REVIEW | YouTube Red's COBRA KAI
Thirty-four years. That's how long Johnny Lawrence (William Zabka) has been off-course. Off-kilter. A man lost at sea. All because he lost the All-Valley Championship to Daniel Larusso (Ralph Macchio) and his Sensei publicly punished and shamed him for his failure.
Nothing has gone right. He's long-divorced his alcoholic wife and barely knows where his son is, let alone have a relationship with him; he's punching through menial jobs because that's all he can hold down; and it all hangs off that one night of failure. He's just after a shot at redemption as the hits keep piling up.
It's only after he saves Miguel (Xolo Maridueña) - a loser kid from his apartment complex - from a beating at the hand of the high school bullies (and only then because they touched his car) that he realises his chance to turn everything around is where it's always been: COBRA KAI Karate.
Deeply rooted in the original Karate Kid universe COBRA KAI continues all these years later to see Lawrence trying to get his life back on track while it continues to be inextricably entwined with that of Daniel Larusso, who leveraged his fame to become a successful automotive dealer in the Valley. Larusso is a pillar of the community he's lived in his entire life.
Larusso however has become complacent. His kids are spoiled and he's still living large on his victory all those years ago ("Every car sold comes with its own bonsai tree"). Business is booming, but his family life isn't so great. There's something missing for him too.
To have Zabka and Macchio reprise their roles so successfully speaks to the might of this YouTube Red original series - it could have been waved away as a cheap money grab with cameos from the stars and letting the new cast carry the tradition. The strength of COBRA KAI is their inclusion and excellent performances - continuing the movie rivalry now into an original TV series.
The brilliantly executed nods to No More Kings' original song Sweep The Leg and J Matthew Turner's video The Karate Kid: Daniel Is The Real Bully build this series in a way others wish they could access pop culture. Both should be rewarded for their indirect influence in getting this series made.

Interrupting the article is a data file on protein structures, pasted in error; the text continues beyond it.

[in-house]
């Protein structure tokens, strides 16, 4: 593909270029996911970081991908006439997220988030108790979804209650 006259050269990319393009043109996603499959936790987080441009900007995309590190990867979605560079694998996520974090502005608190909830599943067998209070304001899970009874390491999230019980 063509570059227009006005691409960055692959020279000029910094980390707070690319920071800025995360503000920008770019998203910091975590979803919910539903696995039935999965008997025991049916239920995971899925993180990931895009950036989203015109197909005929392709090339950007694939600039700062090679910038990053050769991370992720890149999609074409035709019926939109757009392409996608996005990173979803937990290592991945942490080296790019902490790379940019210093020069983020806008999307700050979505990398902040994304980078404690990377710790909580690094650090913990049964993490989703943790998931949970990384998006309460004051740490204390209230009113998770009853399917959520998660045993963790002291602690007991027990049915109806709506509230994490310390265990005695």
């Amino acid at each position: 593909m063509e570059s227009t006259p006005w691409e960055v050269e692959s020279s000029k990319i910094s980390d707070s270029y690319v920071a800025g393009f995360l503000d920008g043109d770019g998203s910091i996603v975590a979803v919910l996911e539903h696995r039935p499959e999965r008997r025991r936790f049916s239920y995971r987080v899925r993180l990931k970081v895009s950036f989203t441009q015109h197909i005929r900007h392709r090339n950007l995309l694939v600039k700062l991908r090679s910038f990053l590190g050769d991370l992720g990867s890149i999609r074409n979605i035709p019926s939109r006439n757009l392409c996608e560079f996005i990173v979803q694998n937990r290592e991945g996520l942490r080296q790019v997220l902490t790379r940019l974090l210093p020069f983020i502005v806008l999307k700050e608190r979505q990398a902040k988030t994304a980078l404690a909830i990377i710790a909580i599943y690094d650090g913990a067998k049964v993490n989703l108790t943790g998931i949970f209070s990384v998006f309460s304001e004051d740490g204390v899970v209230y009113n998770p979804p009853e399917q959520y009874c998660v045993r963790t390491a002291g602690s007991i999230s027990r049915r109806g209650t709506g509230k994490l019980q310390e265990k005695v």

No question this hits the nostalgia bone hard with many flashbacks and use of original film footage to remind us where this series is centered, but it doesn't live in the past (like Johnny with his beat-up Pontiac Firebird and classic 80's soundtrack). The ghost of Pat Norita (The Karate Kid's Mr Miyagi) looms large across the series and helps shape the second half of the season.
How completely the series anchors itself in the original film/universe is why children of the 80's will love it and want to sit down at watch it with their kids, which is simple because COBRA KAI is sharp, pacey and easy to watch with the entire family - and at 10x27 minute episodes in the first series it races along. It almost wades into after-school special territory, but somehow successfully and delicately balances between watered-down Growing Pains-esque "morality episode" and all-out karate warfare, like a student balancing on a tree stump practicing karte.
Maridueña is perfect as the nerdy kid living with his Mom & Grandma in the dodgy Reseda apartment who finds a mentor and Sensei in Lawrence. Sam Larusso (Mary Mouser) well cast as the spoiled little rich girl trying to fit in, and Aisha (Nichole Brown), Eli (Jacob Bertrand), Robby (Tanner Buchanan) and the rest of the cast add depth, colour and multiple connection points to what reveals itself to be way more than the one-note sequel series it could have been.
COBRA KAI is fun, engaging and is marvellously, surprisingly great. There were many times I found myself cheering on action, or aghast at character's decisions, or feeling like I was about to explode as the plot went in the perfect direction. It's honestly so, so good to watch and just to tease YouTube Red have made available E01 and E02 to watch free.
You'll smash through this first season and be 1-2 punching in impatience for the second. COBRA KAI is worth the price of a YouTube Red subscription alone.